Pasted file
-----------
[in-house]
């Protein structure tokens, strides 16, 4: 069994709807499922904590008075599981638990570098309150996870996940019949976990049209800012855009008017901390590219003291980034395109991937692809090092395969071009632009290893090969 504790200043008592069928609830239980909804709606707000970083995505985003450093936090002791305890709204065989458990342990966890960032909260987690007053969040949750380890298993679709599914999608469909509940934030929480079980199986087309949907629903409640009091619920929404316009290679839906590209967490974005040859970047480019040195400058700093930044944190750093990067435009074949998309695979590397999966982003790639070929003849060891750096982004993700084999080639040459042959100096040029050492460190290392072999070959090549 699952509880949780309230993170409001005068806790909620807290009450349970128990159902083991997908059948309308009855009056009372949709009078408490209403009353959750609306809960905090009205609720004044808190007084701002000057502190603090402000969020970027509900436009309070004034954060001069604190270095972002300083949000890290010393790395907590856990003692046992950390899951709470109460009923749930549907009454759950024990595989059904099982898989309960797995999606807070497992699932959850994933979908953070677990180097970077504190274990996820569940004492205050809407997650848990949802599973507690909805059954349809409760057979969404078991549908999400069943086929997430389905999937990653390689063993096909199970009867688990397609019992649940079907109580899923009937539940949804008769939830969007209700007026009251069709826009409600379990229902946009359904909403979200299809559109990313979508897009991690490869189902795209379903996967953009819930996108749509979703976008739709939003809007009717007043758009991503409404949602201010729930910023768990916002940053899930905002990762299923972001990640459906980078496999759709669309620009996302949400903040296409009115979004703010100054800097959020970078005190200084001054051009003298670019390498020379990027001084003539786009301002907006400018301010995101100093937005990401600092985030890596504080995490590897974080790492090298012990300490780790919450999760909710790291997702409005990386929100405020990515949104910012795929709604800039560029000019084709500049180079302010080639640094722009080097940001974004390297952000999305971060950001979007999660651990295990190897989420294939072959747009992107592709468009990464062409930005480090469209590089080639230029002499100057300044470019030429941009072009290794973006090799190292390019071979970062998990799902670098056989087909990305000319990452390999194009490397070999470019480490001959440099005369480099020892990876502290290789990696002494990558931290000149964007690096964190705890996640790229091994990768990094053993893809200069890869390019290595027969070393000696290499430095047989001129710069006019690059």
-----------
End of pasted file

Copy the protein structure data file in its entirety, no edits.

[in-house]
């Protein structure tokens, strides 16, 4: 069994709807499922904590008075599981638990570098309150996870996940019949976990049209800012855009008017901390590219003291980034395109991937692809090092395969071009632009290893090969 504790200043008592069928609830239980909804709606707000970083995505985003450093936090002791305890709204065989458990342990966890960032909260987690007053969040949750380890298993679709599914999608469909509940934030929480079980199986087309949907629903409640009091619920929404316009290679839906590209967490974005040859970047480019040195400058700093930044944190750093990067435009074949998309695979590397999966982003790639070929003849060891750096982004993700084999080639040459042959100096040029050492460190290392072999070959090549 699952509880949780309230993170409001005068806790909620807290009450349970128990159902083991997908059948309308009855009056009372949709009078408490209403009353959750609306809960905090009205609720004044808190007084701002000057502190603090402000969020970027509900436009309070004034954060001069604190270095972002300083949000890290010393790395907590856990003692046992950390899951709470109460009923749930549907009454759950024990595989059904099982898989309960797995999606807070497992699932959850994933979908953070677990180097970077504190274990996820569940004492205050809407997650848990949802599973507690909805059954349809409760057979969404078991549908999400069943086929997430389905999937990653390689063993096909199970009867688990397609019992649940079907109580899923009937539940949804008769939830969007209700007026009251069709826009409600379990229902946009359904909403979200299809559109990313979508897009991690490869189902795209379903996967953009819930996108749509979703976008739709939003809007009717007043758009991503409404949602201010729930910023768990916002940053899930905002990762299923972001990640459906980078496999759709669309620009996302949400903040296409009115979004703010100054800097959020970078005190200084001054051009003298670019390498020379990027001084003539786009301002907006400018301010995101100093937005990401600092985030890596504080995490590897974080790492090298012990300490780790919450999760909710790291997702409005990386929100405020990515949104910012795929709604800039560029000019084709500049180079302010080639640094722009080097940001974004390297952000999305971060950001979007999660651990295990190897989420294939072959747009992107592709468009990464062409930005480090469209590089080639230029002499100057300044470019030429941009072009290794973006090799190292390019071979970062998990799902670098056989087909990305000319990452390999194009490397070999470019480490001959440099005369480099020892990876502290290789990696002494990558931290000149964007690096964190705890996640790229091994990768990094053993893809200069890869390019290595027969070393000696290499430095047989001129710069006019690059």